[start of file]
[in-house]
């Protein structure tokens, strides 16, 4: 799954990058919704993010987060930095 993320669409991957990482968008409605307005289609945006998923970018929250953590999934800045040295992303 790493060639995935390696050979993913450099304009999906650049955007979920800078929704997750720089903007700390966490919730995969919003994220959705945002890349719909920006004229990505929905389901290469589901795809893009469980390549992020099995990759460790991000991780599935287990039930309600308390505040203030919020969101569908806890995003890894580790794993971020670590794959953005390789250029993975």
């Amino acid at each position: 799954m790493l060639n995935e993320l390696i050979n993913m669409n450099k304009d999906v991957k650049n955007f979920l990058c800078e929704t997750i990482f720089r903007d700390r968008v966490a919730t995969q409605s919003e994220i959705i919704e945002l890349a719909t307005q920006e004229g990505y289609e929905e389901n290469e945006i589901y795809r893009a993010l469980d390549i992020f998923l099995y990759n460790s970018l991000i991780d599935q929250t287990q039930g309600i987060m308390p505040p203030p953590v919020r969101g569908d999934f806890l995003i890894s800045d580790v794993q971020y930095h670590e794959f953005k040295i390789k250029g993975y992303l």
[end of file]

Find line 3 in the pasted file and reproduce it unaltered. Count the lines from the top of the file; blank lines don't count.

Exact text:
């Amino acid at each position: 799954m790493l060639n995935e993320l390696i050979n993913m669409n450099k304009d999906v991957k650049n955007f979920l990058c800078e929704t997750i990482f720089r903007d700390r968008v966490a919730t995969q409605s919003e994220i959705i919704e945002l890349a719909t307005q920006e004229g990505y289609e929905e389901n290469e945006i589901y795809r893009a993010l469980d390549i992020f998923l099995y990759n460790s970018l991000i991780d599935q929250t287990q039930g309600i987060m308390p505040p203030p953590v919020r969101g569908d999934f806890l995003i890894s800045d580790v794993q971020y930095h670590e794959f953005k040295i390789k250029g993975y992303l």